I used to wonder why all my close friends were mentally ill, addicted to something or both. Why did I attract them? Was I co-dependent? Possibly. Did I have such a low self esteem that I didn’t think myself capable or deserving of having regular, healthy friends? Could be. Was it because I found them to be more creative, open-minded and interesting? Possibly, though plenty of mentally well people also have these characteristics.
That was it – the final straw! I had to do something or risk getting a ‘diagnosis’ myself.
I can’t remember the exact circumstances, but I know that there had been an accumulation of stuff. Just one thing after the other; seemingly relentless.
It was February 2016, the UK EU referendum debate was beginning to warm up and my tolerance for absorbing toxic tweets and frustrating Facebook posts was dwindling fast. Not long before this Stephen Fry’s documentary ‘An exploration of manic depression’ had been aired and Ruby Wax was on a riotous roll, touring with her new book and generally shouting about ‘broken brains’ at every available opportunity.
The narrative of diagnosis and disorder was all over the place. It had somehow, when we were not looking, managed to sneak quietly into our profession.
In 2003, I was diagnosed with schizoaffective disorder. Over ten years later I published a book called Schizophrenics Can Be Good Mothers Too, written under the pseudonym Q.S.Lam, which deals specifically with postpartum psychosis.
I find the term mental illness very stigmatising. What does it actually mean? I see myself as high functioning, creative and productive, even though I am often battling with complex symptoms. Faking being normal is very exhausting for my brain. It would be much easier if I could simply tell people openly about my condition.
What happened when compassion replaced clinical objectivity, and creativity replaced compliance.
One morning in 2009 I was sitting in the psych ward, working on a plan to kill myself. I was made an involuntary psychiatric patient following a rather extreme type of self-harm, even for me. My home had been rushed by police, ambulance officers and a psychiatric crisis assessment team, and I’d been carted off to the ED, and then the psych ward. I was being plagued by the voice in my head, who I called ‘The Judge’. I thought there was a beast who lived inside me, I thought I was evil and I thought that I had to be destroyed. I felt trapped in an inescapable and tormenting madness.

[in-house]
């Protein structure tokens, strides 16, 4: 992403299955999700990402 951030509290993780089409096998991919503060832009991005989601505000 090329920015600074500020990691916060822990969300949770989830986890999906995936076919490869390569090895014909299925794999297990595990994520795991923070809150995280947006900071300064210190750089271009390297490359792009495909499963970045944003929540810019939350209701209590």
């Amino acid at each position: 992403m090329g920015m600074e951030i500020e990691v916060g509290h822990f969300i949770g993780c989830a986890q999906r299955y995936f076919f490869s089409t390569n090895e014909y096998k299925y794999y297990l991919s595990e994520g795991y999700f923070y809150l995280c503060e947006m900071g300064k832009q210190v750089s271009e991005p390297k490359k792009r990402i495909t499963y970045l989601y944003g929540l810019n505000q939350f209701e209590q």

Today is Katie Mottram’s birthday, and it’s also the launch of her #emergingproud, coming out of the spiritual closet campaign. “Coming Out” is normally understood as a rite of passage for people from the LGBT+ community, to transform stigma and shame into pride and celebration. Katie hopes her campaign will do the same for people who have experienced mental health crises, encouraging them to speak out about spiritual experiences as a way to combat stigma. Katie’s campaign aims to help build a bridge between psychiatry and spirituality, to normalise rather than pathologise unusual experiences.
I don’t just hear voices
I hear life everywhere
I hear the bricks in the wall
calling each other’s names Read more
Open in Open Dialogue refers to two different but linked concepts. One is transparency. No decisions about the person in distress are made outside of the network meetings, and within this setting the clinicians openly discuss their observations. The clinicians are part of the polyphony – they are ‘with, not doing to’. Read more
I want to tell you about a magical tool I use particularly for navigating challenging situations. It’s called Non violent communication (NVC). It’s a way of understanding and communicating that I’ve found particularly useful in situations of conflict. I’ve hyped it up in the first sentence as a magical tool, but (like all useful things) it’s got its limitations. I guess the key is how and when to use it. Read more
A Compassionate Approach to mental health services is not just for the people using the services. Those of us working in mental health services know, as well as anyone, that life can be tough. Most of us face periods in our personal lives when we feel overwhelmed by work, relationships, sickness, or we experience losing someone close.